Heat Wave

Breaking news folks: The UK is having its first summer on record since the 1800’s!

Ok, not quite, but holy cow, it’s been warm here – as in 70’s to mid-80’s for the high pretty much everyday for the last MONTH. That’s right, a whole month. And yes, that is a big deal!

We started out cautiously optimistic and just grateful for the sun; everyone would flock to the parks in the city and just sit there soaking up as much of it as humanly possible. It was a sight to see. By the second week of no rain, we thought that our luck would be coming to an end very soon, and so frantically ran around the city trying to do every outdoor activity possible. By the third week, it became a working theory that the world was most likely going to end. But thankfully, we’re still here, and it’s still wonderfully nice out. Needless to say, this is already so much better than last summer, so I’m trying to enjoy every second of it, and keep it in perspective when our apartment is blazing hot (aka think of the alternative/this past winter & spring).

In keeping with our goal of taking advantage of the summer here, today was spent almost entirely outside watching our first polo match. I’m not sure how much I love the whole atmosphere surrounding polo matches, but I do love horses, and there were some gorgeous horses out on that field. I also got to do this:


That’s not me just standing there weirdly, I was actually trying to do the whole ‘stomping the divots‘ thing that they let you do at half time. Whether I (or anyone really) actually helped with repairing the field or not, is still TBD. Either way, it was a lot of fun.

This also got me thinking about Thailand and all of the random activities we’ll get to do there. I wasn’t sure they were quite big on polo – or horses, for that matter, so I googled “bangkok and horseback riding” to see what would come back. The first thing that popped up was “Bangkok Equestrian Center – Horse Riding in Bangkok Since 1989.” Not exactly a long history, but it’s something!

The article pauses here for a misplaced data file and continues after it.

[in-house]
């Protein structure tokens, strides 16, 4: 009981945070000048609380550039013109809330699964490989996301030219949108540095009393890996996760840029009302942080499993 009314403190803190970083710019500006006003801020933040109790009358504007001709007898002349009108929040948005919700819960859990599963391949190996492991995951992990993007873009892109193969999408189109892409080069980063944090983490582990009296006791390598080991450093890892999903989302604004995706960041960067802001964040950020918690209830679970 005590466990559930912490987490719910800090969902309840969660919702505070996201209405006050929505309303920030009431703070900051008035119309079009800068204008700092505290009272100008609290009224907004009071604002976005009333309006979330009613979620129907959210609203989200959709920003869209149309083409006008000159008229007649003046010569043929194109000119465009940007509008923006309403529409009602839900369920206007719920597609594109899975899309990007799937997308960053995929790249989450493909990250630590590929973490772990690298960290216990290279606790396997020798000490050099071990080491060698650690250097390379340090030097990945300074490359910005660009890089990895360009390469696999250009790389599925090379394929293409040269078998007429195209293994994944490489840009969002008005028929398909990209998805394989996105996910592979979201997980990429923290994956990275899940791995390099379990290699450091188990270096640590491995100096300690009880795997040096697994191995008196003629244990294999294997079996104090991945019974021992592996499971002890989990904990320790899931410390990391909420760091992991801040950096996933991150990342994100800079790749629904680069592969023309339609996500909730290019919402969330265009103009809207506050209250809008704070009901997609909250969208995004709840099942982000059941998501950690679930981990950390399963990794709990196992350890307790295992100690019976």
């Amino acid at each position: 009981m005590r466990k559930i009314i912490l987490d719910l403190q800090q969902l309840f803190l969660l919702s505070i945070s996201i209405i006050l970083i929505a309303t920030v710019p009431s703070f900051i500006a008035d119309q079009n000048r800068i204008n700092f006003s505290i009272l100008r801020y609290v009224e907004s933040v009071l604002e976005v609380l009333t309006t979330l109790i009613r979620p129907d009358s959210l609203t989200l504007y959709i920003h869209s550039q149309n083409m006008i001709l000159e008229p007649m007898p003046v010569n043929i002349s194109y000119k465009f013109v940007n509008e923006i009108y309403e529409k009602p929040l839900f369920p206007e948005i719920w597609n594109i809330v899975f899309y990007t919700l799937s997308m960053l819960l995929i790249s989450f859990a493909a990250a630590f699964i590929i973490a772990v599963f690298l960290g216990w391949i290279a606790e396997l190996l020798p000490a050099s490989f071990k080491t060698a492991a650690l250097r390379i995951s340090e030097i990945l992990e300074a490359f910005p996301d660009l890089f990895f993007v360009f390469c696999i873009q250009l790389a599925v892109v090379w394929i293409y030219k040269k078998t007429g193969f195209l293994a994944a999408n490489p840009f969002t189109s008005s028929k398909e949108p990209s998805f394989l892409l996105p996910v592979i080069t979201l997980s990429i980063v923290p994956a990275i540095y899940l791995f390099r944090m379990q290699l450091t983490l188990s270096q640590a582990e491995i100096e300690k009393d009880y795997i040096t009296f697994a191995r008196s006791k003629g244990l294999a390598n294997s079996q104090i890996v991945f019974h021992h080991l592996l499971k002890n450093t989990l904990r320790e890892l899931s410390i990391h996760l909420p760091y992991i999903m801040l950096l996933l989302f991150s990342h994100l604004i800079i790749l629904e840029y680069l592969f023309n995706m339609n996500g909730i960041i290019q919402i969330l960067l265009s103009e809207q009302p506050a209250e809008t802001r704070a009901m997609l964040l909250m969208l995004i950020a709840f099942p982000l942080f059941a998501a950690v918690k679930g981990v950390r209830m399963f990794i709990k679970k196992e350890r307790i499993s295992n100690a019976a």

We’ve learned a few other things about Bangkok in the last few weeks. I’ll narrow it down for now into a few obvious pros and what I’ll call the “not quite pros”:


  • The weather is absolutely fantastic. Others may describe it as “really freakin’ hot,” but for now I’m viewing it as “really freakin’ wonderful.” It seems that the temperature rarely goes below 70. Yes! And fun fact: Bangkok sits at the same latitude as Khartoum and Guatemala City. That explains a bit.
  • The embassy is huge, which equates to a large variety of job opportunities. There are quite a few agencies besides State Department there, and there are good number of NGOs.
  • There is endless nightlife and entertainment in the city.
  • The food is unbelievable. I literally have not heard or read one bad thing about the food there.
  • Everything is relatively cheap; at the very least, it is much less expensive to live there than London.
  • It’s a major hub for travel in East Asia. Japan, here we come!
  • They apparently have an obsession with malls. Being that I am a small town, mall-loving girl at heart, this will be wonderful, and will most definitely mean that I’ll need to get a job asap.
  • Cheap massages. ‘Nuff said.

Not Quite Pros
  • The embassy is huge. We’ve managed to meet a good group of friends here, but going to another large embassy (the 4th largest in the world), was not quite at the top of our preferences list. You meet tons of people, but there is a definite lack of a community, which can be hard at times.
  • Bangkok is very much a large, crowded city. We’d been hoping for a bit of a relief from life in a raging metropolis, but clearly we will not be getting that. Small price to pay.
  • It’s a long haul back to the states. Normal travel time from DC appears to be a little over 20 hours. Ouch.
  • Because the embassy is so large, competition for jobs is fierce. There are over 400 EFMs. Very few of them are actually working in the embassy, and it’s not for lack of want. We also do not have a bilateral work agreement with Thailand, so securing work outside of the embassy is a little more difficult to do. Difficult, but doable.

That’s it for now. I’ve learned much more than this, but other fun facts/observations are not quite appropriate for a pros & cons list format. More to share in the coming weeks. In the meantime, please keep your fingers crossed that summer continues for us here!


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